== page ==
New Adventures in Casual Privacy Violations

Today I went to the grocery store and the nice guy at the door showed me the cool new thing that my loyalty card can do. Apparently, I can now log into the store website and browse through all of the coupons on offer and choose the ones that I would normally clip in order to have it automagically apply at the checkout when I use my store loyalty card. Neat?

Here’s the thing- I know that store loyalty cards are about marketing and data collection. The fact that I buy certain products, combined with my basic demographics and location are valuable to all kinds of people. This is sort of creepy, but discounted food is worth something to me and even if I’m getting ripped compared to the value of my data at least I’m getting something. There was a bit of a pact when first signed up for a loyalty card. I would use it and let them build up their data profile and it would at least free me from the inconvenience of worrying about what coupons to take to the store (not that I ever bothered). The idea was that all of the discounted stuff would be marked, using my card would take care of the paperwork. No more fucking coupons!

That state of affairs lasted for a few years. I got really good at browsing the shelves for marked-down food. “2 for 1 with card” was a selling point for me if the math worked out. Then coupons came back. People with obsessive compulsive disorders could now combine loyalty card discounts AND coupons. My refrigerator again started sprouting bits of clipped advertisements that I would set aside in the hope the I would actually plan ahead to buy cat food instead of randomly picking some up on the way home from the bar. This was one of those low-grade indignities that you deal with like when they put advertising back on cable tv.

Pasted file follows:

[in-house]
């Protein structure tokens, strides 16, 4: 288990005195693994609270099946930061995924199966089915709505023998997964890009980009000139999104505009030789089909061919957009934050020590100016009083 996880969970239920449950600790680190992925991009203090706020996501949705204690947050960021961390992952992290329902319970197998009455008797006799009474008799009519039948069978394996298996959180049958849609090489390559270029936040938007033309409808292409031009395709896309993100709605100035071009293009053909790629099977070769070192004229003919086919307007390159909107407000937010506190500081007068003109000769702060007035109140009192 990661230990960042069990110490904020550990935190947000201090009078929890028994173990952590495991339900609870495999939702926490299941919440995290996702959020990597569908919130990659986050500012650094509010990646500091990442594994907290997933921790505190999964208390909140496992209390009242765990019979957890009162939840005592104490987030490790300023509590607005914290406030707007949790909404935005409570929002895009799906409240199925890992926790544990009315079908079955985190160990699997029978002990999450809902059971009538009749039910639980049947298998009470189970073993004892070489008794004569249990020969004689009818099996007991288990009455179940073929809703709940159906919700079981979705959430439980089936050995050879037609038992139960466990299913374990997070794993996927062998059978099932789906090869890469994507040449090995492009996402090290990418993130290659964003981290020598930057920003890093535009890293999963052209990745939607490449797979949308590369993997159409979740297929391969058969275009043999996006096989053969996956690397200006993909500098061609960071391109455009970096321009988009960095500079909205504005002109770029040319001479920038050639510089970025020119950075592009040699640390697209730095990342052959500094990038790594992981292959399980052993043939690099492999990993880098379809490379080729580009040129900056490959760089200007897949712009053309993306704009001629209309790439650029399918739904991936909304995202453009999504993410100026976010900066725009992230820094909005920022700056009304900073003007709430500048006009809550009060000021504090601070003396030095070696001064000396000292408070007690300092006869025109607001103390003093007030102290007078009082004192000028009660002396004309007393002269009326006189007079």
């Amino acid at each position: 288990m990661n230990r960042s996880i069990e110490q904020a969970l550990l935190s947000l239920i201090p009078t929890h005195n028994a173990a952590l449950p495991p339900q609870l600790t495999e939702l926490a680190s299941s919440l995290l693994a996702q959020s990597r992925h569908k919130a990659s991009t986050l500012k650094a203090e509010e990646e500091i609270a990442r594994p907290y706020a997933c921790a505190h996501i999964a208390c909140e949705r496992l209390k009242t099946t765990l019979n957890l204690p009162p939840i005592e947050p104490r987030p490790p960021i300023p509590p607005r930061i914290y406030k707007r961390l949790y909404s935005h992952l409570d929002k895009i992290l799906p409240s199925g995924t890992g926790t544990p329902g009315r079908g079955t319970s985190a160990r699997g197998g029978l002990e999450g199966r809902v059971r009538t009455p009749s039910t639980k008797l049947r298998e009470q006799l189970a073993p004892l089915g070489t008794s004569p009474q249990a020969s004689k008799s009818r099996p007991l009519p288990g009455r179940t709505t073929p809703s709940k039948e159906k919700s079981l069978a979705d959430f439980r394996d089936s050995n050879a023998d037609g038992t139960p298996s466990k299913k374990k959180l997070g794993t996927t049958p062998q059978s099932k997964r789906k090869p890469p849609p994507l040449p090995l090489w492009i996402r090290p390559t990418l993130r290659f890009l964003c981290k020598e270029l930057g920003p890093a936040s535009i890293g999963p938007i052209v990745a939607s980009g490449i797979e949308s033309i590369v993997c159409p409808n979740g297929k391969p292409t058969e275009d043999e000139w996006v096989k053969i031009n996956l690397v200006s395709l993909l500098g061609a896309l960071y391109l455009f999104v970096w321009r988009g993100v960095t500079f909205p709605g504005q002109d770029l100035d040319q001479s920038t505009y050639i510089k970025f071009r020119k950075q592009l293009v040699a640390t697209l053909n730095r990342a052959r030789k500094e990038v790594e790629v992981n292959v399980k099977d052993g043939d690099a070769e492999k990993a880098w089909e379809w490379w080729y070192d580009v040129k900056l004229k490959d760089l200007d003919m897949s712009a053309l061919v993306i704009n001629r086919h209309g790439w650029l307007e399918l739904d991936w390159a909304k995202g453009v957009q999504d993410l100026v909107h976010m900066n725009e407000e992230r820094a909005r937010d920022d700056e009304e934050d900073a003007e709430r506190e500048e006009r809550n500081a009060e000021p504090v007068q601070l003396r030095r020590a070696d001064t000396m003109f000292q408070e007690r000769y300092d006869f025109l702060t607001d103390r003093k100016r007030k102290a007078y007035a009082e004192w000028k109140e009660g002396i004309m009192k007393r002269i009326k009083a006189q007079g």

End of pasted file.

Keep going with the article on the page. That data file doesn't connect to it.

Now, the grocery store wants even more information (my email? that won’t be spammed of course) as well as making me actively choose what discounts I want before I get to the store rather than letting me pick stuff off the shelf based on price. Not only is that a significant addition to their marketing data, but they also get the bonus of me forgetting which brand of canned tomatoes was on sale by the time I’m staring at the shelf.

Seriously, fuck those guys.

p.s. There’s another freaky feature that I found. I’ll have more once I’ve figured out how it works

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A good news day, encapsulated

twitter capture announcing civil rights advances


And now, something completely different

In that past month or so, I’ve been speaking to groups about free speech issues and my experience with The Howling Pig. Lots of people have asked me about what I’m doing now. Usually I mention that I’ve been active in local politics and that I do some freelance copy writing to get by. That’s not the whole truth. One of the things that I’ve been doing quite a lot of recently is read comic books.

Yes, comic books damn it. I’ve been lured back into the realm of graphic fantasy by my fiancee’s new-found love for blockbuster comic book movies. When I was a kid, my dad and I read comic books together. We weren’t really collectors and we didn’t have subscriptions but every couple of months we would drop into a comics store for back issues and take home armloads of comics to read. It’s kind of a nostalgia trip, but I have to say– fucking comics don’t make a damn bit of sense.

Maybe it’s because I’m all grown up now, or the English degree is fucking with my ability to sit back and read without being critical. There are some serious logical inconsistencies in these bitches that I can’t quite get past.

Yeah, I know the soap opera storylines stem from decades long print histories, and the origin stories are pretty laughable from a scientific point of view. I don’t really have a problem with that. It’s the lack of internal consistency that takes me out of the story enough to say WHAT THE FUCK?